Study Finds More Patients Treated for and Surviving Early-Stage NSCLC

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Nirav S. Kapadia, MD

Nirav S. Kapadia, MD

WITH THE ADVANCEMENT of surgical and radiation therapy strategies for stage I non–small cell lung cancer (NSCLC), more patients are being treated, resulting in higher survival rates, according to a study published online in The Annals of Thoracic Surgery.1 

“More and more patients are being cured of lung cancer, with both surgery and radiation as good treatment options,” said lead author Nirav S. Kapadia, MD, of Dartmouth-Hitchcock Medical Center in New Hampshire. “Our study optimistically suggests that if current trends persist, survival for NSCLC will continue to improve over time.” 

Dr. Kapadia and colleagues conducted a retrospective study of eligible patients from 2000 to 2010 diagnosed with their first stage I NSCLC. Data were collected using the Surveillance, Epidemiology, and End Results (SEER)-18 database.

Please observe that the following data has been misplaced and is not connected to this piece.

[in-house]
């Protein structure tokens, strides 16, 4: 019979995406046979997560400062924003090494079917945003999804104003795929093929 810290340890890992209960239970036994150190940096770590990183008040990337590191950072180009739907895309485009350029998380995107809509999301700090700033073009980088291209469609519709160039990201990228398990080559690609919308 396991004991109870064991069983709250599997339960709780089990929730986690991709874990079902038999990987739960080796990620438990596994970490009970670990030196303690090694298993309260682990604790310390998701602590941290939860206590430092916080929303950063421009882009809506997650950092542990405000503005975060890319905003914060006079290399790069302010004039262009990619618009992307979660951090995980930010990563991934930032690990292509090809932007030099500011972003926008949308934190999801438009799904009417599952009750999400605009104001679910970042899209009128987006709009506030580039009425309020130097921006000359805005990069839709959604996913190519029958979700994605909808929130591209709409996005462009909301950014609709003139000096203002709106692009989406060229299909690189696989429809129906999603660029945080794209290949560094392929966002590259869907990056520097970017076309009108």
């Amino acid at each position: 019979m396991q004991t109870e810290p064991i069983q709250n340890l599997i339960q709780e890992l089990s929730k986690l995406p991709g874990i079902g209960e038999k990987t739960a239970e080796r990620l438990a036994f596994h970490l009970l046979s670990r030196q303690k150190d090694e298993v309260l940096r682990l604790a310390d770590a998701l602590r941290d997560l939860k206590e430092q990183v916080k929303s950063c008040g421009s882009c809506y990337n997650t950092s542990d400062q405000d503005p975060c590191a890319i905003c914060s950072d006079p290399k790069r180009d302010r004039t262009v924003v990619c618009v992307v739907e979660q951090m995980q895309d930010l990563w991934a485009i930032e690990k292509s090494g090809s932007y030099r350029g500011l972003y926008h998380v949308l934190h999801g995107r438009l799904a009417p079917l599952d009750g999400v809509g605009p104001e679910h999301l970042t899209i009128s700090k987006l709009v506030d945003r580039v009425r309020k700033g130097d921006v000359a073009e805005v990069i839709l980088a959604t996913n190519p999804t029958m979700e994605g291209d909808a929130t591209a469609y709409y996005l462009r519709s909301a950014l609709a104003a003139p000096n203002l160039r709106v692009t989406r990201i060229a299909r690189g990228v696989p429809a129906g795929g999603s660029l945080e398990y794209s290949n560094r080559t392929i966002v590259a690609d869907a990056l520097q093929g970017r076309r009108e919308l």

The researchers found the 2-year overall survival for patients who were treated with either surgery or radiation therapy increased from 61% in 2000 to 70% in 2009. This improvement corresponded to a 3.5% annual decrease in the risk of death from lung cancer. 

The data showed an increasing trend toward treatment with surgery or radiotherapy for stage I NSCLC. The researchers concluded that these increases were likely due to the availability of less-invasive surgical procedures and more advanced techniques for delivering radiotherapy. 

Although the study revealed that fewer patients were untreated over time, a significant proportion of patients still do not receive treatment for “an otherwise highly curable disease,” explained Dr. Kapadia. ■

DISCLOSURE: For full disclosures of the authors, visit 


1. Kapadia NS, et al: Ann Thorac Surg. October 26, 2017 (early release online).




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